Judges and the Political Fray

July 18, 2016

            The New York Times and CNN recently ran interviews with Justice Ruth Bader Ginsburg where she was outspoken in her opposition to the candidacy of Donald Trump. In her New York Times interview, Ginsburg said that she could not imagine what the country would be like with a Trump presidency and the mere possibility made her want to move to New Zealand.

            To take partisanship out of it, imagine if the interviews were instead with a conservative Supreme Court justice who remarked that the thought of Hillary Clinton’s election made him consider moving to New Zealand.

            Regardless of the candidate at which they are directed, do we want our Supreme Court justices to publicly comment on candidates for political office? Some have criticized Justice Ginsburg’s comments because the federal courts, and especially the Supreme Court, should appear to the public as being above the political fray. Under this reasoning, Justice Ginsburg has undermined confidence in the Supreme Court because she has made it appear more like the other political branches of government.

            Those arguments have some validity, but they omit an important point. Our judicial officers not only should appear to be above the political fray, they should do their best to actually be above the political fray. My first job out of law school was clerking for a federal appeals court judge. One day we were in chambers working on a case that was before the court, and I started to comment about another judge’s likely vote given that he was a conservative. The judge cut me off in mid-sentence, saying “We do not think that way in here.”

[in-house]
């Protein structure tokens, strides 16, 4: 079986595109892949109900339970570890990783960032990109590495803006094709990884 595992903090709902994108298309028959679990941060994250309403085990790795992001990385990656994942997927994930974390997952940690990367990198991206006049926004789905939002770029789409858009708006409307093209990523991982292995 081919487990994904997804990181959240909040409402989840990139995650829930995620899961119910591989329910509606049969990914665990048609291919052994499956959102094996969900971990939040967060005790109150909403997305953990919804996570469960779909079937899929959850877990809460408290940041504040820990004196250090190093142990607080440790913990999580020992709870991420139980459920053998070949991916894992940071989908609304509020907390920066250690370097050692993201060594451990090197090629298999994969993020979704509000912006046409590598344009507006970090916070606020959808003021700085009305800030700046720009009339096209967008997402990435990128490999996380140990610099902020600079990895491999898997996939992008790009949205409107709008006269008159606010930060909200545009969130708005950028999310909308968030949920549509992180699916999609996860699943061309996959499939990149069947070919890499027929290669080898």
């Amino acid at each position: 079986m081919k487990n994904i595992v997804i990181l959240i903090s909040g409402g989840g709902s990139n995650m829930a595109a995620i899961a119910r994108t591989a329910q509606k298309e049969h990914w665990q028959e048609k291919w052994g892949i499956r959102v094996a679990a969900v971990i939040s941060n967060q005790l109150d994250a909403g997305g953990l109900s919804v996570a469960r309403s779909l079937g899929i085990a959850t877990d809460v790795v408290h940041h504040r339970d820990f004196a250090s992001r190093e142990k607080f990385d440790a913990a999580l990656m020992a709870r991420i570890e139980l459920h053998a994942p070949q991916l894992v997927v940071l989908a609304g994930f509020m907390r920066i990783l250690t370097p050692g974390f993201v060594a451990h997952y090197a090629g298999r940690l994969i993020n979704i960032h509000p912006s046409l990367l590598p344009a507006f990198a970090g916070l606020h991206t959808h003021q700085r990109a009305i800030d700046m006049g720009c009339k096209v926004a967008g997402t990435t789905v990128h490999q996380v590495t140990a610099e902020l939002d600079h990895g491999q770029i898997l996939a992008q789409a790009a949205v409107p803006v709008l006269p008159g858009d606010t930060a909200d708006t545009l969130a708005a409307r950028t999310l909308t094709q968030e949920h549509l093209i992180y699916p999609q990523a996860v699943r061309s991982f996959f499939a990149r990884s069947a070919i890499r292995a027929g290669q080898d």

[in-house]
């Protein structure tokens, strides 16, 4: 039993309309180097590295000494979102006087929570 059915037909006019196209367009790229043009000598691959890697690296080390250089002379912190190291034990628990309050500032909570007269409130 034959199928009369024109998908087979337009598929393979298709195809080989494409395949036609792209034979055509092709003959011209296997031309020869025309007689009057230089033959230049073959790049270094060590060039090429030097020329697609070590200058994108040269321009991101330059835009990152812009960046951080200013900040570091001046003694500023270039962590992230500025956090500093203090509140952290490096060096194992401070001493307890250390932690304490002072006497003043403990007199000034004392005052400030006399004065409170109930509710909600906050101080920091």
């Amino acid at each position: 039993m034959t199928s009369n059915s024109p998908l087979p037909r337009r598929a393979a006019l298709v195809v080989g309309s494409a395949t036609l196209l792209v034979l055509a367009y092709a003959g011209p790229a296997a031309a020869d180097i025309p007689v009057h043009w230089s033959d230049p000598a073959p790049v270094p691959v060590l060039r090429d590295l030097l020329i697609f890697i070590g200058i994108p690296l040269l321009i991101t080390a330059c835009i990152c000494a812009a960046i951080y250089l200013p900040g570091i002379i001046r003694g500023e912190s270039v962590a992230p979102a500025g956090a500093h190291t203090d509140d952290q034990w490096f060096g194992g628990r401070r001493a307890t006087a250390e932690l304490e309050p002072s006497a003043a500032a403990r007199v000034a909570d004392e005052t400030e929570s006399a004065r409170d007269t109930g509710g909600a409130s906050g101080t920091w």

He was right. Judges have the same mental biases and reasoning shortcuts we all have. As humans, we are hard-wired to use these heuristics, and as a novice lawyer that is what I was doing. Because I thought the “conservative” position was preordained in this case, I did not need to reason any further. My vastly more experienced boss was much better at avoiding these logical misfires and therefore much less likely to decide a case based on his subtle and often subconscious biases.

            I am not suggesting that judges have a super-human ability to completely overcome their political leanings and other preconceptions about the world. Many studies confirm that ideology affects judicial decision making. These studies, however, do not find that ideology explains all of judicial decision making let alone support the idea that judges should just throw up their hands at the futility of trying to overcome ideology. Indeed, there are some studies that suggest that more legal experience leads one to be less likely to be influenced by ideology when doing legal decision-making tasks.

            When one looks at our sometimes arcane rules for court procedures or even the physical trappings of our court buildings, it is tempting to conclude they are there only for the outsiders – to impress upon the public the majesty and neutrality of the court system. That is only part of the story. They also are there to impress upon the judges that society relies on them to do their best to be rational decision makers, not controlled by their passions.

            The Judicial Conference of the United States has adopted the Code of Conduct for United States Judges. It states that a judge “should not . . . publicly endorse or oppose a candidate for public office.” In making her remarks, Justice Ginsburg did not violate this ethical code because it does not apply to Supreme Court justices. Whether Supreme Court justices should be an exception to a code of ethics that applies to every other federal judge is a subject for another time. But the code does capture our aspirations for our judges – among them a call not just to appear to be above the political fray but to strive to actually do it. In making her remarks, Justice Ginsburg did not live up to that aspiration.